Back in the day, while I was stuck in GameCube land, my best friend was helping me migrate to the magical land of Microsoft. He would buy up cheap, unknown games, and Jet Set Radio Future remains the best of his collection.
I haven’t played it recently, but I’ll always I remember it because of its odd nature, the crazy characters, the catchy music and the fact that every time I loaded it up, it warned me that “graffiti is a crime, so don’t do it!”
Over time, the game has managed to hold a special place in my heart. I’ve played as everything from a soldier to a cyborg savior. I’ve taken control of men and women, big and small, young and old, beautiful and ugly, human and elf and plenty of other crazy designs.
But there is one, only one, instance in which I’ve played as a teenager who fights crime with a pair of roller blades and spray paint to the tune of techno/rap music.
Having to give it a genre, I’d have to call it a platformer, but it’s an outside-the-box kind of game. You play as part of a gang of rollerblading youths with a skating robot friend and a DJ who has the only real voice in the magical land of Tokyo.
The land is controlled by the police, who hate self-expression so much they’ve allowed deadly force to be used against those simply being themselves and enjoying the unique arts of graffiti and in-line skating. The gang you’re part of is called the GGs. They start off small, but through the game they grow into a type of movement.
The “Future” part of Jet Set Radio Future is because it is a sequel to Jet Set Radio (Jet Grind Radio in the U.S. due to copyright issues), which gained a cult following. However, it was only released on the Dreamcast which meant that many hadn’t played it, including myself.
JSRF, however, is so well done it’s worth playing even without trying its predecessor.
The game’s premise is that your gang needs to take back the city and allow everyone to start expressing themselves again. Narrated by DJ Professor K, the gang takes back the city one district at a time. Open world but linear in nature, you start off in your gang hideout, and by taking back districts, you unlock more districts to explore.
There is a sense of “do whatever you want,” but you can only spray paint certain points and can’t do it again later, so the plot really does lead the story forward, and it is just as crazy as the concept.
After you’ve decorated a district with your spray paint mastery, sometimes you’ll be attacked by the Rokkaku Police, who will occasionally block off your area and try to kill you for the dastardly crime of shredding up the town in skates. To defeat them, you have to knock them over and then spray paint them.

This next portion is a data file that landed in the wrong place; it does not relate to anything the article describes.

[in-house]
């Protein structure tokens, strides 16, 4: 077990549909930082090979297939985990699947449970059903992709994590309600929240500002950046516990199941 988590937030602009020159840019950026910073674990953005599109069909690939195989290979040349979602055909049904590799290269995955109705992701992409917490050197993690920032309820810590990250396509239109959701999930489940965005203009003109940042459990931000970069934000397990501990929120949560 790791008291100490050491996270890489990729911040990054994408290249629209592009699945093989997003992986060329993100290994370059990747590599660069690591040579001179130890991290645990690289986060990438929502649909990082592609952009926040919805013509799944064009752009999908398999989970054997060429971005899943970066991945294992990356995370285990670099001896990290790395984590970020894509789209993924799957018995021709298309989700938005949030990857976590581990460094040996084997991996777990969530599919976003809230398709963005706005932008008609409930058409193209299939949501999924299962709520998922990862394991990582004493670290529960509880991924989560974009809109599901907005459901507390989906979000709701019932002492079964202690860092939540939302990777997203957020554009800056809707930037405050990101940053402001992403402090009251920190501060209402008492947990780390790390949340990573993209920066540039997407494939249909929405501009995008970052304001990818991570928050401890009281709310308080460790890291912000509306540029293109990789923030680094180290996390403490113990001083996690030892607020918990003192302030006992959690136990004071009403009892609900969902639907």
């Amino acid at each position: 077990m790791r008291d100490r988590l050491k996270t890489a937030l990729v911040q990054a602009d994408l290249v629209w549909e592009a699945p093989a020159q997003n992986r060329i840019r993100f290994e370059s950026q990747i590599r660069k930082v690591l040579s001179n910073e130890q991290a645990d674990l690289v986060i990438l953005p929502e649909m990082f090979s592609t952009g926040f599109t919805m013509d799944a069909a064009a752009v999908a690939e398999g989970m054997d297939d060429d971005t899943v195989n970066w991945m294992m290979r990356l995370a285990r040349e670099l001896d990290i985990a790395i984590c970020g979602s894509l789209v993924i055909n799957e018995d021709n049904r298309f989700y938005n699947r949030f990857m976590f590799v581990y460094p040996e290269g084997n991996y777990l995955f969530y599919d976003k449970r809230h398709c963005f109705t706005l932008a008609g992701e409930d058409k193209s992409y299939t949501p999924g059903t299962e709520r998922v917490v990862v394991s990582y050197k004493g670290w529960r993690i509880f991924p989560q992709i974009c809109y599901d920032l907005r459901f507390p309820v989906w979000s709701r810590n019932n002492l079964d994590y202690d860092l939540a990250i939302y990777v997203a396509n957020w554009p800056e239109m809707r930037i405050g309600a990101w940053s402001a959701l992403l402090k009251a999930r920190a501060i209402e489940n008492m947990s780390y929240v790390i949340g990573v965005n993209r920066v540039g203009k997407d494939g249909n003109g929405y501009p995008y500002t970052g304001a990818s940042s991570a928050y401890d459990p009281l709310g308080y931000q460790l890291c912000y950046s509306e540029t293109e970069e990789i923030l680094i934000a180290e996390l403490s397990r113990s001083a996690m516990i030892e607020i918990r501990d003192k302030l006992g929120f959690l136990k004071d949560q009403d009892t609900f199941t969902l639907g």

Apparently they’re so stiff, the colors make them cowards and they’re defeated. They’re easy, but the police aren’t the only villains in the game.
Rival gangs also try to take you out. The evilest gang is the Poison Jam: purple monsters who spray paint poison tags around the city. To defeat them, you have to cover up their tags with your own and then usually pull off the same tricks they do. After that, they leave in a huff.
Your gang, the GGs, starts off with 3 members: Beat, Gum and your starting character, Yoyo, the newest member of the gang. As you explore the city, you’ll run into other crazy folks with skates on their feet. To have them join your gang, you’ll have to either race them or pull off their tricks to show them that you’re the best around.
The game also deserves credit for its music and art style. The music is electronic in nature and always fits perfectly in the levels. I believe that video game music is perfect when it’s okay outside the game but blends in-sync with the mood of the game, and JSRF does just that.
The look of the game is also unique. Most games nowadays have switched pallets to Red, Brown and Black, but JSRF gives gamers a blend of every color of the rainbow, and the areas each have a different feel to them. Some are brightly lit and happy, some feel down-trodden, others feel less colored and grayish. The cel-shaded art unites them all perfectly to make JSRF‘s world a gorgeous one.
The game does have some issues, though. The mega-tricks involve perfection, and the slightest off-movement will leave you having to go all the way back to the beginning to do it. It’s frustrating when the controls decide to ignore you in that crucial moment. There are a few bugs in the game as well, but they don’t really hold you back.
Ultimately, tagging is the biggest pain. JSRF can get obnoxious about how and when you hit the spray button. Sometimes you waste a can and miss getting the tag because the game didn’t register it right, or the camera moved oddly. It breaks play a bit when you have to go back to finish a tag a second or third time, but it doesn’t really ruin the game.
JSRF, like many games of the time, doesn’t hold your hand. Where nowadays gamers are kept in line if they look away from the main goal for a split second, JSRF makes you work to progress where to go and to navigate your way around. This isn’t as much a complaint as it is a warning.
Why You Should Play It
Play it for the experience. Rare is the game nowadays with ideas so odd and unique that it overshadows how you play.
JSRF isn’t about the controls, it isn’t so much how you play it, but what you’re playing. The crazy story, mixed with the great background music and crazy style of visuals combines together to make the game something few have had a chance to play.